Naval Air: Affordable, Cheap And Widely Used

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March 9, 2020: The Malaysian Air Force is converting two of its CN-235 twin-turboprop transports into maritime patrol aircraft. This involves equipping the transports with the Merlin maritime surveillance system provided by an American firm. This system is similar to the one being used in U.S. Coast Guard CN-235 transports. That one uses military-grade naval search radars. The Merlin system is already operating on three CN-235s used by the Indonesian military so the Malaysians had an opportunity to see how that worked for their neighbor and know what they are getting.

The U.S. Coast Guard has 18 HC-144 ("Ocean Sentry") MPA (Maritime Patrol Aircraft) that are basically CN-235s converted to maritime patrol aircraft. The coast guard wanted 36 of these aircraft but budget problems halted acquisition at 18. The first one entered service in 2006 and carried out its first search and rescue mission in 2008. By 2011 HC-144s had flown 10,250 hours on patrol missions. Some were over land when there was a natural disaster that needed air recon quickly.

The Ocean Sentry is actually a militarized CN-235, which is a cheaper ($19 million each) alternative to the larger, four-engine P-3 and P-8 aircraft the U.S. Navy uses for high seas recon. The CN-235 suits the coastal patrol needs of the coast guard in just about any nation.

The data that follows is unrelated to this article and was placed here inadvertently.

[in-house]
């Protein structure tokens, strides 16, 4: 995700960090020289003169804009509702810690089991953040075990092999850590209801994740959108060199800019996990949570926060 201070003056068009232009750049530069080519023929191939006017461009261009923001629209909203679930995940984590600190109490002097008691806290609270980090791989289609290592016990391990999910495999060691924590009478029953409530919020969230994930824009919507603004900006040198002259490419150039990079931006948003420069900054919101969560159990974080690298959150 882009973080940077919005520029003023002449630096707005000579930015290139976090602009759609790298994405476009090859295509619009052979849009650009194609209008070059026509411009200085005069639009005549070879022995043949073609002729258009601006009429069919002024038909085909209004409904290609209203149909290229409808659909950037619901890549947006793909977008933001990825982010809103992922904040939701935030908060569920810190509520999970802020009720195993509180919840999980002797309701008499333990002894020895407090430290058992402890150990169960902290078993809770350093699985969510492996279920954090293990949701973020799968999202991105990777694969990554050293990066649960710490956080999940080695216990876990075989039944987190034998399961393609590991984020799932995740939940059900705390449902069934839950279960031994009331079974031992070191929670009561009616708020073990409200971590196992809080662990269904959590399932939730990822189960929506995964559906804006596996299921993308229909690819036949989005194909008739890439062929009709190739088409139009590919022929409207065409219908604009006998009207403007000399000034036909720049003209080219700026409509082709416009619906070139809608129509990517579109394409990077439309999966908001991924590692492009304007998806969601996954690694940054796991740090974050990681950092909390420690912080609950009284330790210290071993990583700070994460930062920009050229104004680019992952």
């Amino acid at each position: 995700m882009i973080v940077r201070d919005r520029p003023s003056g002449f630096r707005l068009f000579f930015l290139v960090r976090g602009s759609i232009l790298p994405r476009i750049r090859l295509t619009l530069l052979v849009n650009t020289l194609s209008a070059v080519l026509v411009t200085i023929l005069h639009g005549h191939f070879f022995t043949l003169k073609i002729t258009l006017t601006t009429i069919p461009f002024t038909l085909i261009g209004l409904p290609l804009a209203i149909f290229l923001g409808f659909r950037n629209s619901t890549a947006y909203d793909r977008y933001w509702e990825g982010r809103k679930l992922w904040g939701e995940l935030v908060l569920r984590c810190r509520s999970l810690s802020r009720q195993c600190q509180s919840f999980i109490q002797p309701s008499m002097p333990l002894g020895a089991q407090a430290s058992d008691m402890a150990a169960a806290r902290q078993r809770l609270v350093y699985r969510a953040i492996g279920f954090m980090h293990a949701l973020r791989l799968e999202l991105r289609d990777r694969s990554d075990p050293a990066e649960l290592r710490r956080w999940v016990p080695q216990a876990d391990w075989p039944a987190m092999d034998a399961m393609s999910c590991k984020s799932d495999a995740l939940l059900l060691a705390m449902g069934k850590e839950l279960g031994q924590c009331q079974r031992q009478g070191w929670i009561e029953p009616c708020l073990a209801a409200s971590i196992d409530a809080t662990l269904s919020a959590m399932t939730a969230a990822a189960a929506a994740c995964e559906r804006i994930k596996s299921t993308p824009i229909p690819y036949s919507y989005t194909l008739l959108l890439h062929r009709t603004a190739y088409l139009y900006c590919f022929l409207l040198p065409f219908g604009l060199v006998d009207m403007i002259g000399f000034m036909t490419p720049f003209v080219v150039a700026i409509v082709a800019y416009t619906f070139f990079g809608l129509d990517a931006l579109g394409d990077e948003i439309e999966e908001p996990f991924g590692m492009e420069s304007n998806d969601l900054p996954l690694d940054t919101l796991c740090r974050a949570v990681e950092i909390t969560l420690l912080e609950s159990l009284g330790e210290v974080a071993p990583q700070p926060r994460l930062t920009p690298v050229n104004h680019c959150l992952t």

The CN-235 is a civilian twin-engine, 15-ton aircraft with a max payload of six tons. With about three tons of sensors and other equipment, a typical load for an MPA, the CN-235 can stay in the air for up to eleven hours per sortie. Most missions are about ten hours. Cruising speed is about 435 kilometers an hour. The CN-235 is equipped with a thermal imager and electronic monitoring equipment, in addition to the sea search radar. Malaysia and Indonesia will use their CN-235 MPA to keep watch for smugglers, Islamic terrorists and foreign fishing boats illegally fishing. The Chinese are the most brazen poachers and Indonesia is one of their favorite poaching grounds. Recently several dozen Chinese fishing boats, accompanied by armed Chinese coast guard ships arrived off Indonesia to steal a lot of fish. The Chinese have done this before and will only heave if a more heavily armed Indonesian ship shows up and fires a few warning shots. Malaysia and Indonesia both have problems with China claiming some of their offshore water rights. This is part of the Chinese effort to take control of most of the South China Sea, including all the economic treasures found there (fish, natural gas, oil and so on.)

Several nations have adapted twin-engine business jets as maritime patrol aircraft. This is a more expensive option but provides a faster aircraft that can patrol offshore areas faster or simply get to a patrol area faster.

 


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